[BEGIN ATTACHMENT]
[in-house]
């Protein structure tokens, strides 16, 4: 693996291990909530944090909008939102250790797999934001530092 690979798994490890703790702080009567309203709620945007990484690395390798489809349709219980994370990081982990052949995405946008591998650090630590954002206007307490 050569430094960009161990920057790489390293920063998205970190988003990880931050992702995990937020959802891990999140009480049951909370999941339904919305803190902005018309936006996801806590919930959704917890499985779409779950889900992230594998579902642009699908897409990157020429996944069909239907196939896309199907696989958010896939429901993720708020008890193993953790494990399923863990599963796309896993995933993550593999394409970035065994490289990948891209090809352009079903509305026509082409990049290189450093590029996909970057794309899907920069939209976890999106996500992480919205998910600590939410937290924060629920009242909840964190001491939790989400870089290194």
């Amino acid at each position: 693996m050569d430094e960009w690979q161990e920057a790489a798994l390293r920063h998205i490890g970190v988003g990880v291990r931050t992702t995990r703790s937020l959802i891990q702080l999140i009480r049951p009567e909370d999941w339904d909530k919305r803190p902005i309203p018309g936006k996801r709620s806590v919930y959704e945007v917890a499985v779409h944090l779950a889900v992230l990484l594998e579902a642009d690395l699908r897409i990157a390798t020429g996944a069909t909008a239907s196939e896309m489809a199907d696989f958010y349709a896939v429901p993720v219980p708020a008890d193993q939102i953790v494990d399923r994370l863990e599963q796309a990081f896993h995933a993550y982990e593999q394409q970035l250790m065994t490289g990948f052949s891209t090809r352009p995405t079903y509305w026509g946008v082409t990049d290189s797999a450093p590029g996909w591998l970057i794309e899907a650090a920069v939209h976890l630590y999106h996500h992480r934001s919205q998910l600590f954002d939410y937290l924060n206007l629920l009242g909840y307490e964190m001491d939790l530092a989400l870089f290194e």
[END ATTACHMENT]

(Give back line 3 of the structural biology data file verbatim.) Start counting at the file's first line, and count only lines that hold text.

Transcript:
């Amino acid at each position: 693996m050569d430094e960009w690979q161990e920057a790489a798994l390293r920063h998205i490890g970190v988003g990880v291990r931050t992702t995990r703790s937020l959802i891990q702080l999140i009480r049951p009567e909370d999941w339904d909530k919305r803190p902005i309203p018309g936006k996801r709620s806590v919930y959704e945007v917890a499985v779409h944090l779950a889900v992230l990484l594998e579902a642009d690395l699908r897409i990157a390798t020429g996944a069909t909008a239907s196939e896309m489809a199907d696989f958010y349709a896939v429901p993720v219980p708020a008890d193993q939102i953790v494990d399923r994370l863990e599963q796309a990081f896993h995933a993550y982990e593999q394409q970035l250790m065994t490289g990948f052949s891209t090809r352009p995405t079903y509305w026509g946008v082409t990049d290189s797999a450093p590029g996909w591998l970057i794309e899907a650090a920069v939209h976890l630590y999106h996500h992480r934001s919205q998910l600590f954002d939410y937290l924060n206007l629920l009242g909840y307490e964190m001491d939790l530092a989400l870089f290194e």